If you’re familiar with Tim Ross-Watson, the first thing you’d notice about his newly-opened bar restaurant PYXIEMOSS at North Canal Road is how it closely reflects its chef-owner. From the terrapin terrarium that lines part of the bar to the token bad boy motorcycle helmet proudly displayed on a wall, these are clear signs that Ross-Watson is finally doing what Ross-Watson is allowed to do – which is to be himself. Again.
After he shuttered his previous restaurant Garden of Eden in 2012, Ross-Watson spent his time doing guest shifts in various bars and restaurants around town. But being temporary part of someone else’s baby isn’t quite the same thing as running your own gig, and the new PYXIEMOSS allows Ross-Watson to go batshit-crazy with food ideas he has been toying around in those interim years.
You can find much of that new-found creative freedom sneaking into the offerings at PYXIEMOSS – many items on both the food and cocktail menus are experimental, quirky and fun to eat. His modern European takes inspiration of much of his own British childhood, but also infuses it with Asian influences in the many years he’s spent in Singapore. Ross-Watson loves employing gastronomy science to morph ingredients into different edible forms; he’s also a devotee in maximising the use of ingredients in the preparation of his food, and often uses an entire plant or vegetable from root up.
Obviously that philosophy gets into his bar programme, with its “chef-driven” cocktails, as well. For example, PYXIEMOSS’s In The Mead Thyme ($16++, above) puts together various ingredients such as Bulleit Bourbon, Lillet Blanc, Tio Pepe sherry and a malt soda solution concocted entirely in-house using koji (an inoculated rice most commonly used in sake brewing) and crystal malt (used mainly for brewing beer). The entire cocktail tastes like mead, with hints of herbal notes.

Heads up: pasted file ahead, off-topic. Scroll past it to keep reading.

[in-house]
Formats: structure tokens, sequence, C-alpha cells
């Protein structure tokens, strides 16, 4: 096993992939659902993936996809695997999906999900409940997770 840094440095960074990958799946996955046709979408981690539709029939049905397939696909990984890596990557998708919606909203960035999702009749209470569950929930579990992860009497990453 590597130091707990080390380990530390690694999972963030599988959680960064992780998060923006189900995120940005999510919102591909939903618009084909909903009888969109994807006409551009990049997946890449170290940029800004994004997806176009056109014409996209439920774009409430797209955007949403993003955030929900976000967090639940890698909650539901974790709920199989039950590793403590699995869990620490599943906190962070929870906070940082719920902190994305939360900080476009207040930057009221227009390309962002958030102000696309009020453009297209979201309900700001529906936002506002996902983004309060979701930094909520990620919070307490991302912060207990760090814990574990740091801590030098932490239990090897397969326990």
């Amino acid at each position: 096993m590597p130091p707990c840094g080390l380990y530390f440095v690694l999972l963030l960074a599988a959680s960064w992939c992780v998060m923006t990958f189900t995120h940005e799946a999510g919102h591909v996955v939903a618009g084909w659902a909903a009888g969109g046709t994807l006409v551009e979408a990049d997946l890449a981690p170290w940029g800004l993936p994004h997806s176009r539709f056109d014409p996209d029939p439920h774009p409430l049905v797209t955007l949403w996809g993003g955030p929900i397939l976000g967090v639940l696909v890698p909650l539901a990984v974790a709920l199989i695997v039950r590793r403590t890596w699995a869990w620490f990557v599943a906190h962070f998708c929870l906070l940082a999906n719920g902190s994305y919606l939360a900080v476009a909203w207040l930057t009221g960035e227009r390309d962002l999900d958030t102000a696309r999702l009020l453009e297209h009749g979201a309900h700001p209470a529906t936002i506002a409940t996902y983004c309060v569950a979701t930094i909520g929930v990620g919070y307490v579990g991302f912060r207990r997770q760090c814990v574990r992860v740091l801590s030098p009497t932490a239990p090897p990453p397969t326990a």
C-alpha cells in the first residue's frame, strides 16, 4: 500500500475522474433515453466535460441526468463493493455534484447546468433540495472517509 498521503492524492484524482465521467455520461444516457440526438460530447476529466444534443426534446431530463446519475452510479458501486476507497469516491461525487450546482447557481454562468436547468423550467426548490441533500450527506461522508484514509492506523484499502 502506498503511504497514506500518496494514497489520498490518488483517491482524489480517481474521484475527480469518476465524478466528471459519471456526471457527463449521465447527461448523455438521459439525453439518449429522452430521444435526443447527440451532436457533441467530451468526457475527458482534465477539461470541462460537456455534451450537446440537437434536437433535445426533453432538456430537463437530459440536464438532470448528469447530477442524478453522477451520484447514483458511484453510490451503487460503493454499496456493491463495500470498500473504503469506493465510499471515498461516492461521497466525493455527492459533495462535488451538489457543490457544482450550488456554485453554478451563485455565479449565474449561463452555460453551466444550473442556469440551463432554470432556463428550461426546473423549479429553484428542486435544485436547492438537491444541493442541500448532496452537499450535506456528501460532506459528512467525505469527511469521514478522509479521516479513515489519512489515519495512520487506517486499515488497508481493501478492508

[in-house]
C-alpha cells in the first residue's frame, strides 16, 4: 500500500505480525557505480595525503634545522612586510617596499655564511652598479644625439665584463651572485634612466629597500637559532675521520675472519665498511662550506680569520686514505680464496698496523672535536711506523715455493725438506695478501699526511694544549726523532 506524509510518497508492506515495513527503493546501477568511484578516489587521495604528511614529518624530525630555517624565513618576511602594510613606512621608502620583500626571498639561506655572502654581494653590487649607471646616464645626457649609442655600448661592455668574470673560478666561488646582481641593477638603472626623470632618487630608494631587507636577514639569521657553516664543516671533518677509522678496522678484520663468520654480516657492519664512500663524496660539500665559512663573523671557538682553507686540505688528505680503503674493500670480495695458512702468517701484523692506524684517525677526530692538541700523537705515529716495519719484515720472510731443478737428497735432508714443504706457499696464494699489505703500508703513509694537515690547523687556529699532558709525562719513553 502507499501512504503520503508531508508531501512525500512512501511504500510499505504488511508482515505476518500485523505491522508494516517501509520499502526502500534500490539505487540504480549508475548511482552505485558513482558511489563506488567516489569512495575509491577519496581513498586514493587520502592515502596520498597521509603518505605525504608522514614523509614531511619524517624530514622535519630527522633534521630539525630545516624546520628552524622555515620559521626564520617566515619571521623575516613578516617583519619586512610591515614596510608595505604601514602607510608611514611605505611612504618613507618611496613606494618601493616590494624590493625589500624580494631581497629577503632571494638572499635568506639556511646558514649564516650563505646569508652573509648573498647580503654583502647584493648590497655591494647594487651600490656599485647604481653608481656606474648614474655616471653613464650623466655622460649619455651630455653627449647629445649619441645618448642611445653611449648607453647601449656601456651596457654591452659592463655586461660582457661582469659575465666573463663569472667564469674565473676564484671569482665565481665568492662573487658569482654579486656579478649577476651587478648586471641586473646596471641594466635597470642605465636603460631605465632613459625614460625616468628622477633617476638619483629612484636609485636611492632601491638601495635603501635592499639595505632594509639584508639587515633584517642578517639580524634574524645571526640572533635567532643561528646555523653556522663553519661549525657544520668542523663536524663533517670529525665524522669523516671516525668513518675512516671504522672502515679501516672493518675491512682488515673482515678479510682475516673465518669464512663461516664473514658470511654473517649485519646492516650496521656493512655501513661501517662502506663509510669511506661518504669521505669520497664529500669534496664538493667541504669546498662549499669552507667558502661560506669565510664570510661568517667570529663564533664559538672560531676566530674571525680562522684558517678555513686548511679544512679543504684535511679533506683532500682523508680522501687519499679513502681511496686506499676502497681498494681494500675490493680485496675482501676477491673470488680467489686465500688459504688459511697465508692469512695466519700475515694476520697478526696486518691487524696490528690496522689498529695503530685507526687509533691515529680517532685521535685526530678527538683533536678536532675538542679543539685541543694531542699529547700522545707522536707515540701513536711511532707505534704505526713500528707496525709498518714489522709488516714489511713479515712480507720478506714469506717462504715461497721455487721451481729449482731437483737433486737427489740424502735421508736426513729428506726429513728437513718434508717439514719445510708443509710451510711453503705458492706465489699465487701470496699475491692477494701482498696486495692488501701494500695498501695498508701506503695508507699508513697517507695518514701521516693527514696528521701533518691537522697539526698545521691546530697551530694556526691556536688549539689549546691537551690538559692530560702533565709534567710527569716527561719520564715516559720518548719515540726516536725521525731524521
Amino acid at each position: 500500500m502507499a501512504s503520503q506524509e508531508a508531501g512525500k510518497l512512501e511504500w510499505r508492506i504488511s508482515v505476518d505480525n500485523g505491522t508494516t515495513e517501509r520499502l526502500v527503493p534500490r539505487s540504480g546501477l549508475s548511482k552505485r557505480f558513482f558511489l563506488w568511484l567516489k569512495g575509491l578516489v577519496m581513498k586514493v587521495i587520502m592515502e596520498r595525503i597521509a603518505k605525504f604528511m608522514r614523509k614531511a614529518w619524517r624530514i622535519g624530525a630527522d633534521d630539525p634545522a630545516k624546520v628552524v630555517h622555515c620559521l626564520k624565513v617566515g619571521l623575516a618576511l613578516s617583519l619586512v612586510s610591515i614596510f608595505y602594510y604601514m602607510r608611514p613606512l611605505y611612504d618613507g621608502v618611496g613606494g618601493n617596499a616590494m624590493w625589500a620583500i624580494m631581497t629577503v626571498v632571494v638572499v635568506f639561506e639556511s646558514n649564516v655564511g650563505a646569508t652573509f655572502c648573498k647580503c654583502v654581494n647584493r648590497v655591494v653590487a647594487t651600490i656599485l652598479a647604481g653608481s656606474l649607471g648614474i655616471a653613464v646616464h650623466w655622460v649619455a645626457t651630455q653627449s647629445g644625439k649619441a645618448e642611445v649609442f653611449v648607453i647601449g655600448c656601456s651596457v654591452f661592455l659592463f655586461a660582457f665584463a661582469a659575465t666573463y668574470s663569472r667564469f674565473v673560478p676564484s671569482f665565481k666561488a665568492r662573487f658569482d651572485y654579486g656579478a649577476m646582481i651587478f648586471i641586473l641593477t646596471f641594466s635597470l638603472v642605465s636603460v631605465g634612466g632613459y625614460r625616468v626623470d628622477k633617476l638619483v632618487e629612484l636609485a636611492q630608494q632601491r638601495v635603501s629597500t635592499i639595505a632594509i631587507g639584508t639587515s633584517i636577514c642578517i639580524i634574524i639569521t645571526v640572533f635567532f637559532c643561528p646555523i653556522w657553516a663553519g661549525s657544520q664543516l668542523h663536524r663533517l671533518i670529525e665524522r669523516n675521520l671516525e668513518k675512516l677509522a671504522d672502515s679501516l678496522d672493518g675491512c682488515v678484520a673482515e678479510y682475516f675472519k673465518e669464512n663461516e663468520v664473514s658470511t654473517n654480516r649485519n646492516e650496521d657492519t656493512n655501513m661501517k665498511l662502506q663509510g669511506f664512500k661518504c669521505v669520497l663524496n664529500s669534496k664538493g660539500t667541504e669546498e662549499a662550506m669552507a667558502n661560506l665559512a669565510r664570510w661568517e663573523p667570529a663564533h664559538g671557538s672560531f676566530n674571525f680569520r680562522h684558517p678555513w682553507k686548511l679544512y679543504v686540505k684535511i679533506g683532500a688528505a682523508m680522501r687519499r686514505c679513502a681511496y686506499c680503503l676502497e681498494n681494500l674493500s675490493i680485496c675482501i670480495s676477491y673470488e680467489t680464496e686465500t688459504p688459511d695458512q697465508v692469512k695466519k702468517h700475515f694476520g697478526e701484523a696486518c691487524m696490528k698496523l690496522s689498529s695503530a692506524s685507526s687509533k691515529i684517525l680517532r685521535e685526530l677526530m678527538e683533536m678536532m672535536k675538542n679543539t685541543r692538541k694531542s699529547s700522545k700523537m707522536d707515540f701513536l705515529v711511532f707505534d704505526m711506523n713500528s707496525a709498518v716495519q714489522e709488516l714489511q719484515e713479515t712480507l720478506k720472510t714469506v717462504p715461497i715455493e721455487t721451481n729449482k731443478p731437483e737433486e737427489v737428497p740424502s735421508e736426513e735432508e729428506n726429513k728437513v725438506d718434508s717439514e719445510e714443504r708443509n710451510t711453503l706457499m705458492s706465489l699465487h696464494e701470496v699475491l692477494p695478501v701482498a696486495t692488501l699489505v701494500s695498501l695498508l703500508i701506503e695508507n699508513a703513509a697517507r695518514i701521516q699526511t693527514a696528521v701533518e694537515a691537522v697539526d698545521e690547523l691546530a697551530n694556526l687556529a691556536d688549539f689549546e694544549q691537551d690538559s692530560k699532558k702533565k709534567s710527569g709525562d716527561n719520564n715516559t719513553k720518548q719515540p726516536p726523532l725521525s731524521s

Similarly of a scientific vein is the Poto ($16++), which sees a Japanese wine fortified in-house – and combined with Amaro and Cynar for a spirit-forward tipple. If you like your drinks strong you can also opt for the SRMWC ($22++), a take on the white Negroni which puts together Four Pillars rare dry gin with suze, Cocchi Americano Binaco and La Quintinye extra dry vermouth for a powerful, herbal tonic.
A lot more accessible is the Ginger Julie ($18++, above), featuring Monkey 47 gin, shiso sake, grapefruit and topped off with Erasmus Bond tonic. It’s actually named for Julien Nicolay, Monkey 47’s brand ambassador in this part of the world, and for good reason too. Aside from employing the German gin, the sugar paste smeared on the side of the glass that you’re supposed to lick as you drink is actually made with some of the 47 different botanicals used in the making of the gin, along with ground up dried Japanese pickled ginger. It’s a refreshing, perky and altogether delightful drink.
Those who prefer a sweeter hit can go for the Bananarama ($16++), a short drink made from house-infused and fat-washed banana caramel rum, vermouth, beer syrup, orange juice, aquafaba and cinnamon. Its flavours, reminiscent of a salted caramel banana tart, will bowl you over and make you fall in love in the first degree.
The bar snacks too, are fun. What you should go for is Ross-Watson’s T.F.C ($6/piece, pictured above), a fried chicken slider which gets an additional flavour boost from century egg mayo. Otherwise consider his playful Primal Buns ($6/piece), inspired by the “cow pie” loved by the character of Desperate Dan in the now-defunct British comic book series The Dandy. Unlike the massive meat pie, though, Ross-Watson’s take is essentially a char siew bun on a bone. If you’re more vegetarian inclined, the Carrot Dog ($5/piece) features a char-grilled carrot brushed with gula melaka as filling in a milk bread bun, along with curry ketchup, and pickled achar.
We’re big fans too of the Bag ‘O’ Skin ($5++), only because of its near-perfect British authenticity – the perfectly fried pork scratchings even come with a dip flavoured with Lea & Perrins Worchestershite sauce that’s perfect with a beer. More refined is the Pigaroon ($3++), a tiny bite-sized beetroot macaron swirl paired with pickled pig skin with cream cheese encased in pork belly and smoked bacon on a stick.
“We’re still refining our drinks menu, and will be swopping some stuff in and out as we work things out,” shares Ross-Watson. On the cards is a beer that’s actually infused with foie gras to add a hint of umami into the brew which we had a chance to sample; thankfully it tastes far better than as actually it sounds.
PYXIEMOSS will be a fine contender in next year’s The Bar Awards; all we can say is that we’re glad Tim Ross-Watson is finally back.
You can find PYXIEMOSS at 43 North Canal Road.